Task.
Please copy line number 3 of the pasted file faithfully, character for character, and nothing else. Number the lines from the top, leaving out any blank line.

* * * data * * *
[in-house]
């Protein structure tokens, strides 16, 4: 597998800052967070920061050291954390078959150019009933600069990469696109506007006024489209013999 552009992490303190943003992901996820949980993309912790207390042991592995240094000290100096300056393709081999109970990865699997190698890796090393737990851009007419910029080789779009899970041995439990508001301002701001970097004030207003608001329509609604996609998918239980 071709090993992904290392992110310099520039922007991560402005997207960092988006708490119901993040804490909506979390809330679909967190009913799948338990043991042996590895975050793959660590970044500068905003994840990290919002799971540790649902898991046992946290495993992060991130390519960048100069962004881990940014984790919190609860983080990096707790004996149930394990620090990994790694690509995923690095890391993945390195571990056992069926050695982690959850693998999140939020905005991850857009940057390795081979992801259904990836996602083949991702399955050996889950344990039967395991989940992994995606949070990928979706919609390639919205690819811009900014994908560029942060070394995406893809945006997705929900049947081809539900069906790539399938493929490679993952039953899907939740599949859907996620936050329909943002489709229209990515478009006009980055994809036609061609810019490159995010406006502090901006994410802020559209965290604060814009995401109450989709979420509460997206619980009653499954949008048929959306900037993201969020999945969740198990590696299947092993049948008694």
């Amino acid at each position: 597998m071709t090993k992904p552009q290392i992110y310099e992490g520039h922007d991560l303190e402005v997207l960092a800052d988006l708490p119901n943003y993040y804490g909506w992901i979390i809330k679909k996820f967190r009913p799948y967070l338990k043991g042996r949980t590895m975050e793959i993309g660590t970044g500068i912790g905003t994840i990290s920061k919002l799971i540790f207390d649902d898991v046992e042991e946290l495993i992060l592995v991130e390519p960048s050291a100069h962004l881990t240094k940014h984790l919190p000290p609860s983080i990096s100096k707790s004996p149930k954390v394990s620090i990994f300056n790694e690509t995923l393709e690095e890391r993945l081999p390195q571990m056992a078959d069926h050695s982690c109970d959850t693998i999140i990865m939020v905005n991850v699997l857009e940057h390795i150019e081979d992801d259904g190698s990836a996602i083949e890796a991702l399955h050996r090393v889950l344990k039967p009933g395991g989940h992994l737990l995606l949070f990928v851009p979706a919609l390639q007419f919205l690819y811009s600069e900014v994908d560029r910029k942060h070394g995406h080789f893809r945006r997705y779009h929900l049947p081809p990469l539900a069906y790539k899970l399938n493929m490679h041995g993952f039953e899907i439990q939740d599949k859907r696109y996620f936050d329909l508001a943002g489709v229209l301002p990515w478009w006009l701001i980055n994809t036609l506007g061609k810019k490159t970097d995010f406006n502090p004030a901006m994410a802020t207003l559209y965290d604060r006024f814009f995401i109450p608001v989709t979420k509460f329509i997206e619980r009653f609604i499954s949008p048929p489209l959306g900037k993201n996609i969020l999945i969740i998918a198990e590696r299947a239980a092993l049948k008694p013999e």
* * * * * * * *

């Amino acid at each position: 597998m071709t090993k992904p552009q290392i992110y310099e992490g520039h922007d991560l303190e402005v997207l960092a800052d988006l708490p119901n943003y993040y804490g909506w992901i979390i809330k679909k996820f967190r009913p799948y967070l338990k043991g042996r949980t590895m975050e793959i993309g660590t970044g500068i912790g905003t994840i990290s920061k919002l799971i540790f207390d649902d898991v046992e042991e946290l495993i992060l592995v991130e390519p960048s050291a100069h962004l881990t240094k940014h984790l919190p000290p609860s983080i990096s100096k707790s004996p149930k954390v394990s620090i990994f300056n790694e690509t995923l393709e690095e890391r993945l081999p390195q571990m056992a078959d069926h050695s982690c109970d959850t693998i999140i990865m939020v905005n991850v699997l857009e940057h390795i150019e081979d992801d259904g190698s990836a996602i083949e890796a991702l399955h050996r090393v889950l344990k039967p009933g395991g989940h992994l737990l995606l949070f990928v851009p979706a919609l390639q007419f919205l690819y811009s600069e900014v994908d560029r910029k942060h070394g995406h080789f893809r945006r997705y779009h929900l049947p081809p990469l539900a069906y790539k899970l399938n493929m490679h041995g993952f039953e899907i439990q939740d599949k859907r696109y996620f936050d329909l508001a943002g489709v229209l301002p990515w478009w006009l701001i980055n994809t036609l506007g061609k810019k490159t970097d995010f406006n502090p004030a901006m994410a802020t207003l559209y965290d604060r006024f814009f995401i109450p608001v989709t979420k509460f329509i997206e619980r009653f609604i499954s949008p048929p489209l959306g900037k993201n996609i969020l999945i969740i998918a198990e590696r299947a239980a092993l049948k008694p013999e």